Climate sensitivity of the Antarctic ventilation
Tuesday, 16 December 2014: 11:05 AM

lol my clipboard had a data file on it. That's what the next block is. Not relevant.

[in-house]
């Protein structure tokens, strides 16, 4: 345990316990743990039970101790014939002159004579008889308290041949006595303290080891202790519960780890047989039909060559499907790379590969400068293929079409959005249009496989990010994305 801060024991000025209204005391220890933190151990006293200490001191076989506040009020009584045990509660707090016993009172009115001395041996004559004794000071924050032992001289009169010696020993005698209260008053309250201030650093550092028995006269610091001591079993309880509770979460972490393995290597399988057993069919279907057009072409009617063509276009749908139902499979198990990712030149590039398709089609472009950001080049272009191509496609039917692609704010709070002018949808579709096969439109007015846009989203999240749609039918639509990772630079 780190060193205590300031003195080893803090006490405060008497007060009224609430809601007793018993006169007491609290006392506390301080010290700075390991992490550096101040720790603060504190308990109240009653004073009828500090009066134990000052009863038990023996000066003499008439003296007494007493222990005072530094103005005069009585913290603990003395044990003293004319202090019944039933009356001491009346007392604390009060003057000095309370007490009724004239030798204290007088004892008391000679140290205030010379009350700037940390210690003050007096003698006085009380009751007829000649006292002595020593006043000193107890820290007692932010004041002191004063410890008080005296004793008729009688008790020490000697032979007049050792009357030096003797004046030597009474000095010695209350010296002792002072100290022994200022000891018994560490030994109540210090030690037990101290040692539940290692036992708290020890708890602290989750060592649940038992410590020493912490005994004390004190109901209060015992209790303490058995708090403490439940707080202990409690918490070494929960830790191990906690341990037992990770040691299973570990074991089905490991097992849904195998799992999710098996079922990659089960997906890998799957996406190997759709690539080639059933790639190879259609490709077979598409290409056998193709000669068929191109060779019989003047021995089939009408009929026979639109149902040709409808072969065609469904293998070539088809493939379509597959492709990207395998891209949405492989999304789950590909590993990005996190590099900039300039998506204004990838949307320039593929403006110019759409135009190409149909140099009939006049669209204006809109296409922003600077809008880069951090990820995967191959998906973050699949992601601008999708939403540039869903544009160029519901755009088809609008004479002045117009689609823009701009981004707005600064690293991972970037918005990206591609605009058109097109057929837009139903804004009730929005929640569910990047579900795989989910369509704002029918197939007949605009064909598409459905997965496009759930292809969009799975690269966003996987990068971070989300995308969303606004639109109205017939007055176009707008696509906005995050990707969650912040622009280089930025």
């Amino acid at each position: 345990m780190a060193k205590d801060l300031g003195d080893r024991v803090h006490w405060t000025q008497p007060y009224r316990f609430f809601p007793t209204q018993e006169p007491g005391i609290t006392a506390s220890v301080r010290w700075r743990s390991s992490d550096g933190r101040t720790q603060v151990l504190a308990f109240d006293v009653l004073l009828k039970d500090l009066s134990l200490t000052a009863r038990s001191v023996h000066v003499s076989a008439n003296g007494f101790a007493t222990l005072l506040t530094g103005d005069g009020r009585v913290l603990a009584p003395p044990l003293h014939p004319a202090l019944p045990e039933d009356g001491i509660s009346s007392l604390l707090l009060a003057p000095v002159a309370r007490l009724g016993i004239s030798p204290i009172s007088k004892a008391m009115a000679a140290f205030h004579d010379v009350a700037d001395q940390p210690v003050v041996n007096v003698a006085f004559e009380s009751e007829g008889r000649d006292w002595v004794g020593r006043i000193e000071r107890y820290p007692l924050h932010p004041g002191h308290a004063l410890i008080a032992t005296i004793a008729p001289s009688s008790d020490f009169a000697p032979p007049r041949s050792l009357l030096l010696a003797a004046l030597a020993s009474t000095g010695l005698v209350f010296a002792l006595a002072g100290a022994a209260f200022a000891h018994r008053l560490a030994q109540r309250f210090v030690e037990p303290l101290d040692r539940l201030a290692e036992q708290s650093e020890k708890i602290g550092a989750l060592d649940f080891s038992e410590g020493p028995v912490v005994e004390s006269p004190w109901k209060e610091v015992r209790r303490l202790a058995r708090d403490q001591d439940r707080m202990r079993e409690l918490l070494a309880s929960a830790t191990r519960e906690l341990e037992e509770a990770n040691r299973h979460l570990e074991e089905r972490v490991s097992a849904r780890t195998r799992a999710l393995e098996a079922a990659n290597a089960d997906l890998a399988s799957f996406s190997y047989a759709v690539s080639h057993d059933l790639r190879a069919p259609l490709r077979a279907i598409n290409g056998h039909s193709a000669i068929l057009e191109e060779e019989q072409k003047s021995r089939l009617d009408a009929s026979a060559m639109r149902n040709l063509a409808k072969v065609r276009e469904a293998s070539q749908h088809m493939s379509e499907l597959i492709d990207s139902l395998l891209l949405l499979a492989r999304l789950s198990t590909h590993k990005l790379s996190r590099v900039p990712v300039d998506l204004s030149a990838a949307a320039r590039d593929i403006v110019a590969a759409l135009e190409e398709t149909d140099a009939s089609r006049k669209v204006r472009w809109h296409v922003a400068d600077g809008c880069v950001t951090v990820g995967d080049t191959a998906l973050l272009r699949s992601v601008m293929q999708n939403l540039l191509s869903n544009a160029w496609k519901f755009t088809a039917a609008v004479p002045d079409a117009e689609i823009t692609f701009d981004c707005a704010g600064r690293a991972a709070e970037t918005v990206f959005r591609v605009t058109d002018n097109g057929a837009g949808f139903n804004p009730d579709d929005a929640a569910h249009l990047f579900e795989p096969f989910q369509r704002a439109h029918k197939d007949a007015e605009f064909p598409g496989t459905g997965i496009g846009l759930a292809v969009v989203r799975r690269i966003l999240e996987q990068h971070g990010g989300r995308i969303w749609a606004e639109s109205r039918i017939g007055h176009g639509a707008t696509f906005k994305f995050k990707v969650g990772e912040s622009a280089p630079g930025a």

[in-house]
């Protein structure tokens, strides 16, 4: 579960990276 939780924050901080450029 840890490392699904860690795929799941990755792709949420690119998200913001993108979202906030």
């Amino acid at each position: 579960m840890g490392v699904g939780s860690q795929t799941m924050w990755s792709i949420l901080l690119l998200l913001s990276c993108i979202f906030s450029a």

Simple box models of ocean-atmosphere carbon cycle predict that Antarctic ventilation can regulate the steady-state atmospheric CO2 through its control over the biological carbon storage in the deep ocean. A weakened upwelling would lead to a more complete nutrient utilization at the surface and an increased retention of biogenic carbon in the deep ocean. We perform a suite of numerical sensitivity experiments using a coupled seaice and global ocean circulation model to better understand what regulates the Antarctic ventilation and its link to glacial climate. The model is first spun up with a modern climatological surface forcing, which exhibits a multi-decadal oscillation, where the Southern Ocean is heated from below through the influx of warm and salty North Atlantic Deep Water, and the accumulation of heat induces intermittent convective overturning. Through the sensitivity experiments, we explore and illustrate the rich and complex behavior of the Antarctic ventilation and its response to the northern sinking, the surface wind stress, and the global mean temperature. When the northern sinking is weakened by a freshwater perturbation, the intermittent convection events are suppressed as the heat source is reduced. When the atmospheric temperature is lowered uniformly, the Antarctic seaice extent increases and the southern overturning weakens on centennial timescales. However, the convective overturning rebounds on the millennial timescale if the northern sinking is active. We will discuss implications of our results to the deep ventilation of the Southern Ocean and its impact on the ocean carbon storage.